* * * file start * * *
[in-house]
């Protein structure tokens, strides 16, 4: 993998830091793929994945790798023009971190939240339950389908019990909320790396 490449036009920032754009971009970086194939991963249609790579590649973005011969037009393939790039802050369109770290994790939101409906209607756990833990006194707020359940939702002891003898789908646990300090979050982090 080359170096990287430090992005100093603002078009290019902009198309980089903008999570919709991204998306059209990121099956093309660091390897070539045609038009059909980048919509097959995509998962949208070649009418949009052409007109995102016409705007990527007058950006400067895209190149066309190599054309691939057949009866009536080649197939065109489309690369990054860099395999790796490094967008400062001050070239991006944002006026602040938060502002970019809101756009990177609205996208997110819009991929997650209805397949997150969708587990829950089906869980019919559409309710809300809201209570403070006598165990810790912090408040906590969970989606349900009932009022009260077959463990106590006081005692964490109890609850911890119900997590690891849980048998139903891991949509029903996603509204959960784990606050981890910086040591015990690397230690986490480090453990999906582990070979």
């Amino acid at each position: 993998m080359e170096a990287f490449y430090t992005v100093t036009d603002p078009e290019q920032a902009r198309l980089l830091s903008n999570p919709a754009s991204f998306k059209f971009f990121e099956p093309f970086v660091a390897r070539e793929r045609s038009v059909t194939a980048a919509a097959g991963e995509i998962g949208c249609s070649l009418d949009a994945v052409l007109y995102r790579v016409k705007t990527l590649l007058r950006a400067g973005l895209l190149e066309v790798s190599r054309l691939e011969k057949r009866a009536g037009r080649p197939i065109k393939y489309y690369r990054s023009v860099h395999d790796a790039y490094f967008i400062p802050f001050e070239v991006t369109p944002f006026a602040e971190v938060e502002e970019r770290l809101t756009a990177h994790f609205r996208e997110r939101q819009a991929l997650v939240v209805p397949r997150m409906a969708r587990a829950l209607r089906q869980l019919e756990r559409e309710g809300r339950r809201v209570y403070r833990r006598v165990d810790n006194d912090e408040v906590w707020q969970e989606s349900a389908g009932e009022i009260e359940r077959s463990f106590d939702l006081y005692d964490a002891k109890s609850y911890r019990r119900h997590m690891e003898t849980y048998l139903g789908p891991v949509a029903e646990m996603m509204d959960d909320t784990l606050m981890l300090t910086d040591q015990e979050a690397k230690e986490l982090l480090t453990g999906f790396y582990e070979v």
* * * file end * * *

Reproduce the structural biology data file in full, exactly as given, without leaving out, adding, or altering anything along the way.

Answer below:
[in-house]
């Protein structure tokens, strides 16, 4: 993998830091793929994945790798023009971190939240339950389908019990909320790396 490449036009920032754009971009970086194939991963249609790579590649973005011969037009393939790039802050369109770290994790939101409906209607756990833990006194707020359940939702002891003898789908646990300090979050982090 080359170096990287430090992005100093603002078009290019902009198309980089903008999570919709991204998306059209990121099956093309660091390897070539045609038009059909980048919509097959995509998962949208070649009418949009052409007109995102016409705007990527007058950006400067895209190149066309190599054309691939057949009866009536080649197939065109489309690369990054860099395999790796490094967008400062001050070239991006944002006026602040938060502002970019809101756009990177609205996208997110819009991929997650209805397949997150969708587990829950089906869980019919559409309710809300809201209570403070006598165990810790912090408040906590969970989606349900009932009022009260077959463990106590006081005692964490109890609850911890119900997590690891849980048998139903891991949509029903996603509204959960784990606050981890910086040591015990690397230690986490480090453990999906582990070979």
């Amino acid at each position: 993998m080359e170096a990287f490449y430090t992005v100093t036009d603002p078009e290019q920032a902009r198309l980089l830091s903008n999570p919709a754009s991204f998306k059209f971009f990121e099956p093309f970086v660091a390897r070539e793929r045609s038009v059909t194939a980048a919509a097959g991963e995509i998962g949208c249609s070649l009418d949009a994945v052409l007109y995102r790579v016409k705007t990527l590649l007058r950006a400067g973005l895209l190149e066309v790798s190599r054309l691939e011969k057949r009866a009536g037009r080649p197939i065109k393939y489309y690369r990054s023009v860099h395999d790796a790039y490094f967008i400062p802050f001050e070239v991006t369109p944002f006026a602040e971190v938060e502002e970019r770290l809101t756009a990177h994790f609205r996208e997110r939101q819009a991929l997650v939240v209805p397949r997150m409906a969708r587990a829950l209607r089906q869980l019919e756990r559409e309710g809300r339950r809201v209570y403070r833990r006598v165990d810790n006194d912090e408040v906590w707020q969970e989606s349900a389908g009932e009022i009260e359940r077959s463990f106590d939702l006081y005692d964490a002891k109890s609850y911890r019990r119900h997590m690891e003898t849980y048998l139903g789908p891991v949509a029903e646990m996603m509204d959960d909320t784990l606050m981890l300090t910086d040591q015990e979050a690397k230690e986490l982090l480090t453990g999906f790396y582990e070979v």